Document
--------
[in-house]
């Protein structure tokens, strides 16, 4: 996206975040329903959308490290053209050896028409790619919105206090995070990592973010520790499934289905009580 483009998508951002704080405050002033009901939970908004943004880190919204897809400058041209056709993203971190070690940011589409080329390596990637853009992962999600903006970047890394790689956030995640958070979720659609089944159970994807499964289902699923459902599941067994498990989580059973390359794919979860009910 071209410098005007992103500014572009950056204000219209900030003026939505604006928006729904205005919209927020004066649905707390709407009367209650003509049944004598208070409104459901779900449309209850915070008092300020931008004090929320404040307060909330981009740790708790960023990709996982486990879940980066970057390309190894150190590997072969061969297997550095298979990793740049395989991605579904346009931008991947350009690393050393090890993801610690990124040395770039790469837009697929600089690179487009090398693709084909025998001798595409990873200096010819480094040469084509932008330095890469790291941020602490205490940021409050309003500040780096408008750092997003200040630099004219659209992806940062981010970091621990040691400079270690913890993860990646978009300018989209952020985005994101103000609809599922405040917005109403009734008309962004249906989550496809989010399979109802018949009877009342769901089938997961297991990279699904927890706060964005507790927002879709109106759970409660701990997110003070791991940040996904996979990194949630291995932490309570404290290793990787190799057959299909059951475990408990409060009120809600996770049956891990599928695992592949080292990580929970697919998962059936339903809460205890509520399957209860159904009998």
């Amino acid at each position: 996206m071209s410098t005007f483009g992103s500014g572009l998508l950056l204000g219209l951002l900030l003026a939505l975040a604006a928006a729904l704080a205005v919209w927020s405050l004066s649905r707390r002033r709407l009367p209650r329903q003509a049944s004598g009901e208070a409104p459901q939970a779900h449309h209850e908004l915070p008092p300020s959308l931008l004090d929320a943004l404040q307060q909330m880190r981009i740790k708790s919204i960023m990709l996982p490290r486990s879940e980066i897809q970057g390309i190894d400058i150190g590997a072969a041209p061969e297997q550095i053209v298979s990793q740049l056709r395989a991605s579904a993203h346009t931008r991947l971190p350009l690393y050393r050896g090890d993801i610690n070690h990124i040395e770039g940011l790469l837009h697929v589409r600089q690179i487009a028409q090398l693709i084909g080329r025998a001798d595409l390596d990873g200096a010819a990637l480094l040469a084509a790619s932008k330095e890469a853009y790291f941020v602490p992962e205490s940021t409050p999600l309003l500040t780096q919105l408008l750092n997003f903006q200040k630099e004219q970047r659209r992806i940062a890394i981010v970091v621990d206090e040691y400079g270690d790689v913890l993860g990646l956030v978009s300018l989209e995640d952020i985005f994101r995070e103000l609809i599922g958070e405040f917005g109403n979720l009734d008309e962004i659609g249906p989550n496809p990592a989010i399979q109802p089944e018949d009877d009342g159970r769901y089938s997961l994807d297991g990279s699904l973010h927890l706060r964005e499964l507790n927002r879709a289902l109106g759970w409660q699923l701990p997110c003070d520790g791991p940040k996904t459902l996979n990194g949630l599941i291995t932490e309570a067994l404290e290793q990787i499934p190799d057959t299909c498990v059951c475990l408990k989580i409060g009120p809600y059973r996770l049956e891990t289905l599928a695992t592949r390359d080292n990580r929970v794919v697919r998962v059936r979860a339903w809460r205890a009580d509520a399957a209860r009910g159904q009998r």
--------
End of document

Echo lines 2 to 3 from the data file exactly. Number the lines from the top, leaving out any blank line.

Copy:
């Protein structure tokens, strides 16, 4: 996206975040329903959308490290053209050896028409790619919105206090995070990592973010520790499934289905009580 483009998508951002704080405050002033009901939970908004943004880190919204897809400058041209056709993203971190070690940011589409080329390596990637853009992962999600903006970047890394790689956030995640958070979720659609089944159970994807499964289902699923459902599941067994498990989580059973390359794919979860009910 071209410098005007992103500014572009950056204000219209900030003026939505604006928006729904205005919209927020004066649905707390709407009367209650003509049944004598208070409104459901779900449309209850915070008092300020931008004090929320404040307060909330981009740790708790960023990709996982486990879940980066970057390309190894150190590997072969061969297997550095298979990793740049395989991605579904346009931008991947350009690393050393090890993801610690990124040395770039790469837009697929600089690179487009090398693709084909025998001798595409990873200096010819480094040469084509932008330095890469790291941020602490205490940021409050309003500040780096408008750092997003200040630099004219659209992806940062981010970091621990040691400079270690913890993860990646978009300018989209952020985005994101103000609809599922405040917005109403009734008309962004249906989550496809989010399979109802018949009877009342769901089938997961297991990279699904927890706060964005507790927002879709109106759970409660701990997110003070791991940040996904996979990194949630291995932490309570404290290793990787190799057959299909059951475990408990409060009120809600996770049956891990599928695992592949080292990580929970697919998962059936339903809460205890509520399957209860159904009998």
């Amino acid at each position: 996206m071209s410098t005007f483009g992103s500014g572009l998508l950056l204000g219209l951002l900030l003026a939505l975040a604006a928006a729904l704080a205005v919209w927020s405050l004066s649905r707390r002033r709407l009367p209650r329903q003509a049944s004598g009901e208070a409104p459901q939970a779900h449309h209850e908004l915070p008092p300020s959308l931008l004090d929320a943004l404040q307060q909330m880190r981009i740790k708790s919204i960023m990709l996982p490290r486990s879940e980066i897809q970057g390309i190894d400058i150190g590997a072969a041209p061969e297997q550095i053209v298979s990793q740049l056709r395989a991605s579904a993203h346009t931008r991947l971190p350009l690393y050393r050896g090890d993801i610690n070690h990124i040395e770039g940011l790469l837009h697929v589409r600089q690179i487009a028409q090398l693709i084909g080329r025998a001798d595409l390596d990873g200096a010819a990637l480094l040469a084509a790619s932008k330095e890469a853009y790291f941020v602490p992962e205490s940021t409050p999600l309003l500040t780096q919105l408008l750092n997003f903006q200040k630099e004219q970047r659209r992806i940062a890394i981010v970091v621990d206090e040691y400079g270690d790689v913890l993860g990646l956030v978009s300018l989209e995640d952020i985005f994101r995070e103000l609809i599922g958070e405040f917005g109403n979720l009734d008309e962004i659609g249906p989550n496809p990592a989010i399979q109802p089944e018949d009877d009342g159970r769901y089938s997961l994807d297991g990279s699904l973010h927890l706060r964005e499964l507790n927002r879709a289902l109106g759970w409660q699923l701990p997110c003070d520790g791991p940040k996904t459902l996979n990194g949630l599941i291995t932490e309570a067994l404290e290793q990787i499934p190799d057959t299909c498990v059951c475990l408990k989580i409060g009120p809600y059973r996770l049956e891990t289905l599928a695992t592949r390359d080292n990580r929970v794919v697919r998962v059936r979860a339903w809460r205890a009580d509520a399957a209860r009910g159904q009998r």